During round two, the jury will meet to consider that expert technical feedback and use the suggestions to select which design will be built for Riley Park. All submissions will be ranked using a matrix that grades how well the design meets community, historical, environmental needs and other criteria.

How to put your name forward as a potential jury member.

Please send an email to sally.truss@outlook.com with one paragraph (250 words) explaining the reasons you want to be on the jury and what personal qualities and credentials you would contribute to the decision-making process. The deadline to submit your name, or someone else’s (with their permission please), is Dec. 31, 2015.

How else can you be involved?

We invite everyone to participate as a volunteer organizer, fundraiser, donor, sponsor, or any other role. Contact us waterforriley.org.

Donations, tax receipts issued, can be made through the Parks Foundation donate buttonCalgary. Click the button and please specify you support Water for Riley.

 logo final

Why is a drinking fountain important for Riley Park?

Background to the project

Our much-loved Riley Park has lots to offer visitors. It also lacks basic facilities like drinking water and toilets in its most heavily used areas near the playground, picnic tables, and new bandstand.

Facilities were identified as an unfunded priority for both the Hillhurst-Sunnyside Community Association and the City of Calgary Parks Department. That means it’s officially known the services are needed, and there’s no public money allocated now or in future budget cycles.

What are the benefits to date?

Once this close-knit community saw a need and opportunity we mobilized around a vision of a unique, functional, public art fountain. A group of committed volunteer residents started an exciting multi-institution collaboration with collective beneficial impacts.

We instituted a SAIT and ACAD student challenge to design a drinking fountain that reflects the heritage values of one of Calgary’s oldest districts, and aesthetic values of Riley Park’s gorgeous flowerbeds, and athletic values of the cricket pitch, playground and pool. Participating students have taken ‘ownership’ of their park and their fountain.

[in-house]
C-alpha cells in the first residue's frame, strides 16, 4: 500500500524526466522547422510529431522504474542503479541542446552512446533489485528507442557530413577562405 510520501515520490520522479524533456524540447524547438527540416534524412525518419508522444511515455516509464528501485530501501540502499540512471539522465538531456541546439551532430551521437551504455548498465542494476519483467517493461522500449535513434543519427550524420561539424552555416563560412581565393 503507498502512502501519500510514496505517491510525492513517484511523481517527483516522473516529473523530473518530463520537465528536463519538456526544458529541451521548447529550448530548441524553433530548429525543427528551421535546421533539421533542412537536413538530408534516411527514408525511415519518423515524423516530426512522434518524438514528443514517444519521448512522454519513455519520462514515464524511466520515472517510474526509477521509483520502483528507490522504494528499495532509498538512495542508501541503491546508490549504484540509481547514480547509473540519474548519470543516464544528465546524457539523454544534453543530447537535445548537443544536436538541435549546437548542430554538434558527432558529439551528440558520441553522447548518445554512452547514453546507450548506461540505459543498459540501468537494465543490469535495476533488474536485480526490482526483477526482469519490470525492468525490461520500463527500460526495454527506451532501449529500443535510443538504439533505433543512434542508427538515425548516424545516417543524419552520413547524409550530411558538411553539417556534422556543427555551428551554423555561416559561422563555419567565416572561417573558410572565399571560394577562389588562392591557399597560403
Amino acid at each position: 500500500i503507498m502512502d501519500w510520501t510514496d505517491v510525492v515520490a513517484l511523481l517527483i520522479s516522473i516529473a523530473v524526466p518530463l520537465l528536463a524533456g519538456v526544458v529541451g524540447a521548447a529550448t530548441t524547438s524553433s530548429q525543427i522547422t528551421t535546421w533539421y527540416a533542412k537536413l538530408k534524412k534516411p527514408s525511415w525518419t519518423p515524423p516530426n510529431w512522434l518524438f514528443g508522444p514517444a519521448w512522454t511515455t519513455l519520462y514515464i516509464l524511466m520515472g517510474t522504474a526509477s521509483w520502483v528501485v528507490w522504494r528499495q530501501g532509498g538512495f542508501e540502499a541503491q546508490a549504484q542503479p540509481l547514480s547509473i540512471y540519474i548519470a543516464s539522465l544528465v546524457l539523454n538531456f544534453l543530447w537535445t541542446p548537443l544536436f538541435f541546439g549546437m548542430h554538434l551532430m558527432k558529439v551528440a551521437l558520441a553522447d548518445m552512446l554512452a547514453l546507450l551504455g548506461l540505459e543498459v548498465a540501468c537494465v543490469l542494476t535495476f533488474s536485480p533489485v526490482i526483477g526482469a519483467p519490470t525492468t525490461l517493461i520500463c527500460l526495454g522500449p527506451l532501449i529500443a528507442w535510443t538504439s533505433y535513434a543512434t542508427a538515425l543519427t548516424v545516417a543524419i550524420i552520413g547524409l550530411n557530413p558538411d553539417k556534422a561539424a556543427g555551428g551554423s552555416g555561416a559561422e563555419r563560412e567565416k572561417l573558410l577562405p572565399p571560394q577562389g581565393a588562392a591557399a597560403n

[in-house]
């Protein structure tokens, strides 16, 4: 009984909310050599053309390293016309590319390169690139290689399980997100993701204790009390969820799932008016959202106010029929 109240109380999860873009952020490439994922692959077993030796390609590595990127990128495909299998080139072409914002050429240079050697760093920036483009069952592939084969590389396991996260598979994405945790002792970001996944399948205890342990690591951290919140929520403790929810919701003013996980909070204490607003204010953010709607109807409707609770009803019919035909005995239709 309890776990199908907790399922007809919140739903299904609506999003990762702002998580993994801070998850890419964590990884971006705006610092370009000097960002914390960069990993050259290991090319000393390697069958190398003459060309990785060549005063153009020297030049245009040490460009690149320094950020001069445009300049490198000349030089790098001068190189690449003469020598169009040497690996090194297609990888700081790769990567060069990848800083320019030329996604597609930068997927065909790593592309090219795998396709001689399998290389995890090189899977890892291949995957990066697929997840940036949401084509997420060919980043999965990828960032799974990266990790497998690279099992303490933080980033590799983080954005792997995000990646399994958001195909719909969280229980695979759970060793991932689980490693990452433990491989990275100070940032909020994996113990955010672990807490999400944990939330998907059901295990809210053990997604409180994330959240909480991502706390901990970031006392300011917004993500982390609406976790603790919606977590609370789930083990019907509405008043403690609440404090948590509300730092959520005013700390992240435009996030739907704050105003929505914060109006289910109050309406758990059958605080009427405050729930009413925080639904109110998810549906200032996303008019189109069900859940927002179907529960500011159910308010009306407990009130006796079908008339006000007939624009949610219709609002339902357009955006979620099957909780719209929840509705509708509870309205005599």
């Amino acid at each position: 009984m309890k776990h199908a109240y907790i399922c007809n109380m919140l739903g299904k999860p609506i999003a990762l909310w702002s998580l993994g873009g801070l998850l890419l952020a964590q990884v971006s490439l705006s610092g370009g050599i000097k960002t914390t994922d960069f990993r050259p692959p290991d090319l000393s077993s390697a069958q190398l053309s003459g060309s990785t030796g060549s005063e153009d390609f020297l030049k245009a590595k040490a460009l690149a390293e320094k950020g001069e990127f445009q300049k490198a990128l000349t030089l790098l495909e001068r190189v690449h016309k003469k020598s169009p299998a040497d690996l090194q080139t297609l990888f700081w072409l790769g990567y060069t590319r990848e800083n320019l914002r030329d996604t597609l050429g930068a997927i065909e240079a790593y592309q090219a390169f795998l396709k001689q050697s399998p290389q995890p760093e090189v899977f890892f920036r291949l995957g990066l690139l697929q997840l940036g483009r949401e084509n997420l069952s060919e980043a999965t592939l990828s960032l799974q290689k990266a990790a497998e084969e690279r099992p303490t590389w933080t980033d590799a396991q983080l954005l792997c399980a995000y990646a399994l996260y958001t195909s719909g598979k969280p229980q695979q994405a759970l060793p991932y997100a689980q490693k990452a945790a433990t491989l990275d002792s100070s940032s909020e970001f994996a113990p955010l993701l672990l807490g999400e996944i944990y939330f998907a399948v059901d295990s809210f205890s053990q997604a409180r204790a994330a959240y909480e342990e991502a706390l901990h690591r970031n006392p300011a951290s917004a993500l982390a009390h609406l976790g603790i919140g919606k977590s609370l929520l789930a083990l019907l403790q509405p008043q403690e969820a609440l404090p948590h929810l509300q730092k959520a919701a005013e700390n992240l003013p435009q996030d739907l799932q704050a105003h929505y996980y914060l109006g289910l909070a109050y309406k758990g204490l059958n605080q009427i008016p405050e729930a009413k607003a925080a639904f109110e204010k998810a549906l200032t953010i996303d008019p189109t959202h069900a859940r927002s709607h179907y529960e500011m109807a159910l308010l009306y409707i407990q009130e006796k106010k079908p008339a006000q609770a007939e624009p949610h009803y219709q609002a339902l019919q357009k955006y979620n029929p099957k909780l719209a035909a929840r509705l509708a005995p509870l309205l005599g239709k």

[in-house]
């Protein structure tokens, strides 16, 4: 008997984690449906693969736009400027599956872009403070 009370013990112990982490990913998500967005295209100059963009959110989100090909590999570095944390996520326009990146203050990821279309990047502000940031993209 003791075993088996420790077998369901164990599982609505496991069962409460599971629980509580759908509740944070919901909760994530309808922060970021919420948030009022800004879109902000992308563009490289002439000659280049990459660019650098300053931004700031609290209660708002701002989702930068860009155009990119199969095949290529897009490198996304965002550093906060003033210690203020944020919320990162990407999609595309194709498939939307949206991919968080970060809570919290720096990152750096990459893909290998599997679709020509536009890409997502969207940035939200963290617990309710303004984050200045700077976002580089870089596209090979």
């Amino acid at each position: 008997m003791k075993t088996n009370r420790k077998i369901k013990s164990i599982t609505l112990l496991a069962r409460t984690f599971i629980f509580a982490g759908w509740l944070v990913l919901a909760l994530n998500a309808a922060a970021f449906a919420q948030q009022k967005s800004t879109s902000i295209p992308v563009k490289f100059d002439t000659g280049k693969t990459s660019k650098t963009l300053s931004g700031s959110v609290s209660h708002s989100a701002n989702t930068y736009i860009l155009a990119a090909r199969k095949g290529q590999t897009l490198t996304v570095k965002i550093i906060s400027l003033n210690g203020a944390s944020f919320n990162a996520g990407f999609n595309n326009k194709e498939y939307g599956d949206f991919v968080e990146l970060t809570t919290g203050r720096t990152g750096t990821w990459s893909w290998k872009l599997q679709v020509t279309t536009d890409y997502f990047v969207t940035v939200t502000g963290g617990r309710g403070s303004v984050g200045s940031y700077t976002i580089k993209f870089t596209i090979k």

We already see the benefits even before the fountain’s design is selected. All the learning institutions are now engaging with each other and the community for the first time. The designs will be publicly displayed, giving student talent a showcase. IBI Group, formerly a local business until it recently relocated its office, has agreed to donate part of its services to provide engineering oversight. The Calgary Foundation provided the first money in and we’re fundraising for the balance.

How can you be involved?

We invite everyone to participate as a volunteer, fundraiser, donor, sponsor, or any other role. Contact us waterforriley.org. To donate through donate buttonthe Parks Foundation Calgary, click on the button. Please specify the project you support is Water for Riley.

 

Students designing drinking fountain for Riley Park

Students astonished and delighted Water for Riley with the variety and creativity of drinking fountain designs.

Monday, Nov. 16, 2015, five members of Water for Riley watched 19 ACAD students present their designs. And we aren’t done yet. More student designs are expected.

Water for Riley community: Sally (This is My City), Connor (Place2Give), Michelle (City of Calgary), Julie (The Calgary Foundation)
Water for Riley community: Sally (This is My City), Connor (Place2Give), Michelle (City of Calgary), Julie (The Calgary Foundation)
Students present their designs to their classmates and instructor, Kerry Harmer
Students present their designs to their classmates and instructor, Kerry Harmer

Any one of the designs we saw would enhance beloved and heavily used Riley Park. We don’t envy the jury of professionals who will have to choose the winning design.

Water for Riley is nurturing compounding, positive spin offs

The students will experience additional constructive feedback on their work, will have exposure for their talent they would not otherwise have, and three neighbouring learning institutions are now collaborating with the community in new ways. The project will end when the fountain is turned on, and the relationships will continue.

Students met with City Parks staff in Riley Park on a September research trip, which informed and inspired their designs.

students & RP sign

students on tree

To help make Water for Riley and the students’ dream become reality, please support the drinking fountain in Riley Park. Donations can be made through the Parks Foundation Calgary. Specify the donation is for Water for Riley.

Email us or phone 403 862 1923 with questions or to volunteer.